Medal of Honor Heroes Speak Up About Their Candidate: Rick Perry

There's a full 7 minute version, including these heroes' stories, at Rick Perry for President.

Wednesday, December 7, 2011

Update: Walter Reed Military Hospital's Religion Policy

Whoever is leading Walter Reed's PR team in handling communication for this issue deserves praise. Placing regular up-front full-text updates about it on the WRNMMC home page is a wise and unusual move. Here's the latest such announcement:

We are in the process of rewriting our policy and would like to offer the following statement:

Bibles and other religious materials have always been and will remain available for patient use at Walter Reed National Military Medical Center. The visitation policy as written was incorrect and should have been more thoroughly reviewed before its release. It has been rescinded. We apologize for any confusion the policy may have caused.

Please know that at admission, all patients are asked for their religious preference and a chaplain associated with their preference visits them regularly to provide spiritual services. In addition, their families may also bring religious material and we will not refuse any religious group entrance.

WRNMMC provides multiple venues at WRMNMC for religious expression and worship. There is daily Catholic Mass as well as Protestant, Hindu, and Muslim services. Eucharist is also available at the bedside. There are weekly Torah studies, multiple weekly Christian bible studies, as well as weekly Qur'an study. Furthermore, chaplains coordinate spiritual needs for those whose faith groups are not represented by staff chaplains (such as Latter-Day Saints, Buddhist, and Christian Scientist).

Walter Reed National Military Medical Center remains committed to supporting the religious preferences of all our patients and we will continue to ensure their spiritual needs are met

So far, so good. Much better than how this disaster started out.  

BTW, trivia I meant to include in yesterday's post: it is no accident that the Walter Reed National Military Medical Center is located in a town named Bethesda, Maryland. Bethesda is a Biblical word translating as "House of Mercy", and was the name of a healing pool located in Jerusalem where Jesus performed one of His miracles, healing a man who had been crippled for 38 years. The pool, and the event, was described in the book of John 5:2-16.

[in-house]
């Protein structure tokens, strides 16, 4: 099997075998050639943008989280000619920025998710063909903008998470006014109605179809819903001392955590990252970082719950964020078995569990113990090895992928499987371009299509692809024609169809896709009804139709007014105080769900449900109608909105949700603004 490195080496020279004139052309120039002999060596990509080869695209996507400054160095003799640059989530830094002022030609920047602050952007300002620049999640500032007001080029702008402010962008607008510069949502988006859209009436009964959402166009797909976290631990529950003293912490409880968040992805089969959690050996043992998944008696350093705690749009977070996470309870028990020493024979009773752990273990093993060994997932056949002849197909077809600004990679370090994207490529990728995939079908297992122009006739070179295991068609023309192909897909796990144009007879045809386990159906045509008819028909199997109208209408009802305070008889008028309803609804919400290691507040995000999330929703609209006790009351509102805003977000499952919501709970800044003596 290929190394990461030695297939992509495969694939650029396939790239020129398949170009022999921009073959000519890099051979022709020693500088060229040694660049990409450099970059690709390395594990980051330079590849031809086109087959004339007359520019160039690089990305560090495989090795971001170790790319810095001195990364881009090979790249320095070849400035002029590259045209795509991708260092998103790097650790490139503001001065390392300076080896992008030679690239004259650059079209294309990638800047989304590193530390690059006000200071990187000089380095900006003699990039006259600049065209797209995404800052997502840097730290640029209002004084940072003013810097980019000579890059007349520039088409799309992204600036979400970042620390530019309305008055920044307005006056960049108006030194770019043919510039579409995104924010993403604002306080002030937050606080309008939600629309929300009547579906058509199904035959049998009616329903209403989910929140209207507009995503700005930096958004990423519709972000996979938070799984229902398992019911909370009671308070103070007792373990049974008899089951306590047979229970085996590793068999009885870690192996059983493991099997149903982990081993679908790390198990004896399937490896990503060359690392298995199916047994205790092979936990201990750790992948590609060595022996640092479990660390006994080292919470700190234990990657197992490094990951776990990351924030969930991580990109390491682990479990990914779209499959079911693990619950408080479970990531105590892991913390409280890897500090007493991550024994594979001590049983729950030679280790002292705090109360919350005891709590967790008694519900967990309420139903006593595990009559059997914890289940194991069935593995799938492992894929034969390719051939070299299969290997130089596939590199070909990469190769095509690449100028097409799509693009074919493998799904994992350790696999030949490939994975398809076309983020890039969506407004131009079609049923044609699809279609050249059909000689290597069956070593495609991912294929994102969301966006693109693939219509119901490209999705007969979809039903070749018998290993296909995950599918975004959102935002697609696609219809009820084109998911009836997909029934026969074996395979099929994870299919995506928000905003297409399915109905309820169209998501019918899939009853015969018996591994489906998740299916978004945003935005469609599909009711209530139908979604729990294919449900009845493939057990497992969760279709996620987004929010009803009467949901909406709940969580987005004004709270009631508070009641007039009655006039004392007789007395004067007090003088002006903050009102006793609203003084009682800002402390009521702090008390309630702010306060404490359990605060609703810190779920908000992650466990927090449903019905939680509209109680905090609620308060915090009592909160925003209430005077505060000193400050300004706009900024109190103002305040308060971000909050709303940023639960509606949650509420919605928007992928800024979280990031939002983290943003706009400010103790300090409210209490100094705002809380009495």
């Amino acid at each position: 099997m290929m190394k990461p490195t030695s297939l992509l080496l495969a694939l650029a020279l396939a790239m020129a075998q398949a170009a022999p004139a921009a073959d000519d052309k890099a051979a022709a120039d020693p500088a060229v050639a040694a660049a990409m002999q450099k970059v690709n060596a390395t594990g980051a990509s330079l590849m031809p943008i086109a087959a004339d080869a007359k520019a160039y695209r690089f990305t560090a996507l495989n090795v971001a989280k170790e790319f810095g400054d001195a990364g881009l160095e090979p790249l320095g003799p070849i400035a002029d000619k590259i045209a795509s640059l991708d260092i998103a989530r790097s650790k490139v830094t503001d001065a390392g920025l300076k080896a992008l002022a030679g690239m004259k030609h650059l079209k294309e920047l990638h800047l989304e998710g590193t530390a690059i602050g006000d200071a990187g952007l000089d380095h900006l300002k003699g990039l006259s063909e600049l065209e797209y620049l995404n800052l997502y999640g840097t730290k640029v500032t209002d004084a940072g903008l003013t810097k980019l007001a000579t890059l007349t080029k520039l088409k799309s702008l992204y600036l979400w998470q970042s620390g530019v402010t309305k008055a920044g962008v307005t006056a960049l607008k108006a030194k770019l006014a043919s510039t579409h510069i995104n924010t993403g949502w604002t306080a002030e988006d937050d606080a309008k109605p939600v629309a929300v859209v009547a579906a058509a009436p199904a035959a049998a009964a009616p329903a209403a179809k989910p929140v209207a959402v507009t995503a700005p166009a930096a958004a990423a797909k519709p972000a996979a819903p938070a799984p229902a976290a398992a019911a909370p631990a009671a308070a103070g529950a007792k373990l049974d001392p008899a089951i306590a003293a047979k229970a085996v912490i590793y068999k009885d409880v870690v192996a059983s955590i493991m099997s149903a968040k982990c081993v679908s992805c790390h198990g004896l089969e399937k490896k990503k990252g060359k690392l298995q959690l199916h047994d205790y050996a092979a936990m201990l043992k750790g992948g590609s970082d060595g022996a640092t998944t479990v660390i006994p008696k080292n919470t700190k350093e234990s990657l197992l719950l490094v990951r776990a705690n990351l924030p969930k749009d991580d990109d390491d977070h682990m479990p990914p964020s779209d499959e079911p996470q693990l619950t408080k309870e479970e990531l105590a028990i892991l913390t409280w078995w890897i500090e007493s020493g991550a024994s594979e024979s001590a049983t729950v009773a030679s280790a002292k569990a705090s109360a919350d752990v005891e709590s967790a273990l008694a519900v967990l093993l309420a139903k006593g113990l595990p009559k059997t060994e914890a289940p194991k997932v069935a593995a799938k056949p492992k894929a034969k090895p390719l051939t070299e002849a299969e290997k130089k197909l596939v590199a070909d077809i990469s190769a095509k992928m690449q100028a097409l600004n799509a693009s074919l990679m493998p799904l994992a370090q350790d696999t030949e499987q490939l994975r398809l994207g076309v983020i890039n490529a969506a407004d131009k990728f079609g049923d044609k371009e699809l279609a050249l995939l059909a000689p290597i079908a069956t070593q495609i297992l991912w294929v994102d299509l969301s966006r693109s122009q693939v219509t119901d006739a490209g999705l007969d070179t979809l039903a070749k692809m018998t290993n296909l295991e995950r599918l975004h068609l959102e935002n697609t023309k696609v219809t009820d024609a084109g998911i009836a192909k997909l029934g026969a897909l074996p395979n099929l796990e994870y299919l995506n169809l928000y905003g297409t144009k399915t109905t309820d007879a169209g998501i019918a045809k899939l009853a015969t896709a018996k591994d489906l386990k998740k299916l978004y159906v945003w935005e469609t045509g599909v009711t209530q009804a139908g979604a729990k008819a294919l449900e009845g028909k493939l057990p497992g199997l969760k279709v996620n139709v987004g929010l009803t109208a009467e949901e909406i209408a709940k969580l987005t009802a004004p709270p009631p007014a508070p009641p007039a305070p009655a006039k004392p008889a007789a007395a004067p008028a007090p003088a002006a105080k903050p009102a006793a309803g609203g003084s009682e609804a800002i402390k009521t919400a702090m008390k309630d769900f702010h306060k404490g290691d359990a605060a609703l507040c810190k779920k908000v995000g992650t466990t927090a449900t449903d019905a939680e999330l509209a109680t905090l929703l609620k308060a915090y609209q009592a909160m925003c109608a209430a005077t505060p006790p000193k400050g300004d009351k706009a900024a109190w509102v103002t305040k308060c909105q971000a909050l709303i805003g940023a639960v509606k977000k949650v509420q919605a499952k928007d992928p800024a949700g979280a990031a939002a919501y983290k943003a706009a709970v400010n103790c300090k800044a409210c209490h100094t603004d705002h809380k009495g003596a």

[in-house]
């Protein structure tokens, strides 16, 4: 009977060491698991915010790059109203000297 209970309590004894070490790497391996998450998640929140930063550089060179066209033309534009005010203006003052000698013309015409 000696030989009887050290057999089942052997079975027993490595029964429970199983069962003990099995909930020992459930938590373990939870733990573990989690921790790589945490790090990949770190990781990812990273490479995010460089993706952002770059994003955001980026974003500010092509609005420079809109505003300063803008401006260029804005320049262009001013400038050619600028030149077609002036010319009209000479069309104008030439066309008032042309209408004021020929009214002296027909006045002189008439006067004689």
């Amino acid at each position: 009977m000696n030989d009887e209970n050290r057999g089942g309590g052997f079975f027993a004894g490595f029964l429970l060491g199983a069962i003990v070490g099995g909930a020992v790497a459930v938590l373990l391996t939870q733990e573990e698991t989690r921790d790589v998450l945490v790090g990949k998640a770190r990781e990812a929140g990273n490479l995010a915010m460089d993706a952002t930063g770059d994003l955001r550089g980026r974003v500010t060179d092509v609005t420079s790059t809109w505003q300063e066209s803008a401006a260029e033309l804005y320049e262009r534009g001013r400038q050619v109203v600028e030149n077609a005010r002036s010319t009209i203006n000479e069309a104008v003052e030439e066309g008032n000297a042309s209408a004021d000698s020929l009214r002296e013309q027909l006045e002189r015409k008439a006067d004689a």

Tuesday, December 6, 2011

UPDATE to US Military Bans Bibles and Christianity. Again.

Following the public revelation on the floor of the House of Representatives that Chief of Staff Callahan of Bethesda, Maryland's National Military Medical Center had issued a memo that banned Bibles along with homemade cookies: "No religious items (i.e. Bibles, reading material, and/or artifacts) are allowed to be given away or used during a visit.",  the PR folks went to work quickly to announce they would make the policy "crystal clear".  Uh huh.

Today, the following partial statement is appearing on the home page of the Walter Reed National Military Medical Center website:

    Thank you for your interest in the Walter Reed National Military Medical Center.
    We apologize for any confusion that resulted from our policy. In no way was the instruction meant to prohibit family members from providing religious items to their love ones. The intent of the instruction was to respect the religious and cultural practices of all of our patients. We are drafting a new instruction that will clearly articulate our respect for religious and cultural practices of all of our patients and families.

    Again, we regret any confusion that this might have caused and we thank you for your support of our Warriors and their families.

    On behalf of the Command...

 The statement is unlinked,  and unattributed, and I am unable to find a copy of the full statement on the website.It just trails off with "On behalf of the Command...". So no one has yet to take any personal responsibility for either the policy or the apology.